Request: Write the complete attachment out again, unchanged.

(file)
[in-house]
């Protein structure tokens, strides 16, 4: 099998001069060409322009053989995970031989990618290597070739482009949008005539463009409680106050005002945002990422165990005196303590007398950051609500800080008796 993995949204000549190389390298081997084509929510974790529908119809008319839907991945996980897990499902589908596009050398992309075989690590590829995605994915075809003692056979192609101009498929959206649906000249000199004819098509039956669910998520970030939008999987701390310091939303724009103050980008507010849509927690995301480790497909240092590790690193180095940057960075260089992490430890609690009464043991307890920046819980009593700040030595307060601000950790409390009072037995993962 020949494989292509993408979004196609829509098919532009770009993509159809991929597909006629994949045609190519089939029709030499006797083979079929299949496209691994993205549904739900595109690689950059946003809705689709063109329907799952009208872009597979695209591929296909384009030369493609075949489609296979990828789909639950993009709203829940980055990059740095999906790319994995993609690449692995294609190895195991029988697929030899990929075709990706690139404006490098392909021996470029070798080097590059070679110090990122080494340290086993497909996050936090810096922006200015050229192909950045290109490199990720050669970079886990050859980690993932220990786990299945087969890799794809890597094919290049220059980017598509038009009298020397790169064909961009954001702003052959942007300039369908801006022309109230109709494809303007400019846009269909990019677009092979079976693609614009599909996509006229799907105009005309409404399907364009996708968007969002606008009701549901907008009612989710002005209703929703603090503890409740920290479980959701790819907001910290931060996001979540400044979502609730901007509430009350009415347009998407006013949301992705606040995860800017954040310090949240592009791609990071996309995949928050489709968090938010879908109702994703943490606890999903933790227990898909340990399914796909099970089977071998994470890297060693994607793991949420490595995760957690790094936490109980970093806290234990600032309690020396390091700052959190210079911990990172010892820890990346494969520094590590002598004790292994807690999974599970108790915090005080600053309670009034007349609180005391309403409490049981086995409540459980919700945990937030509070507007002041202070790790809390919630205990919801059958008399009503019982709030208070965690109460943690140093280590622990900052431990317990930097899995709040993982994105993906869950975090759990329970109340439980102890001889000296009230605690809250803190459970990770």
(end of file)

[in-house]
């Protein structure tokens, strides 16, 4: 099998001069060409322009053989995970031989990618290597070739482009949008005539463009409680106050005002945002990422165990005196303590007398950051609500800080008796 993995949204000549190389390298081997084509929510974790529908119809008319839907991945996980897990499902589908596009050398992309075989690590590829995605994915075809003692056979192609101009498929959206649906000249000199004819098509039956669910998520970030939008999987701390310091939303724009103050980008507010849509927690995301480790497909240092590790690193180095940057960075260089992490430890609690009464043991307890920046819980009593700040030595307060601000950790409390009072037995993962 020949494989292509993408979004196609829509098919532009770009993509159809991929597909006629994949045609190519089939029709030499006797083979079929299949496209691994993205549904739900595109690689950059946003809705689709063109329907799952009208872009597979695209591929296909384009030369493609075949489609296979990828789909639950993009709203829940980055990059740095999906790319994995993609690449692995294609190895195991029988697929030899990929075709990706690139404006490098392909021996470029070798080097590059070679110090990122080494340290086993497909996050936090810096922006200015050229192909950045290109490199990720050669970079886990050859980690993932220990786990299945087969890799794809890597094919290049220059980017598509038009009298020397790169064909961009954001702003052959942007300039369908801006022309109230109709494809303007400019846009269909990019677009092979079976693609614009599909996509006229799907105009005309409404399907364009996708968007969002606008009701549901907008009612989710002005209703929703603090503890409740920290479980959701790819907001910290931060996001979540400044979502609730901007509430009350009415347009998407006013949301992705606040995860800017954040310090949240592009791609990071996309995949928050489709968090938010879908109702994703943490606890999903933790227990898909340990399914796909099970089977071998994470890297060693994607793991949420490595995760957690790094936490109980970093806290234990600032309690020396390091700052959190210079911990990172010892820890990346494969520094590590002598004790292994807690999974599970108790915090005080600053309670009034007349609180005391309403409490049981086995409540459980919700945990937030509070507007002041202070790790809390919630205990919801059958008399009503019982709030208070965690109460943690140093280590622990900052431990317990930097899995709040993982994105993906869950975090759990329970109340439980102890001889000296009230605690809250803190459970990770």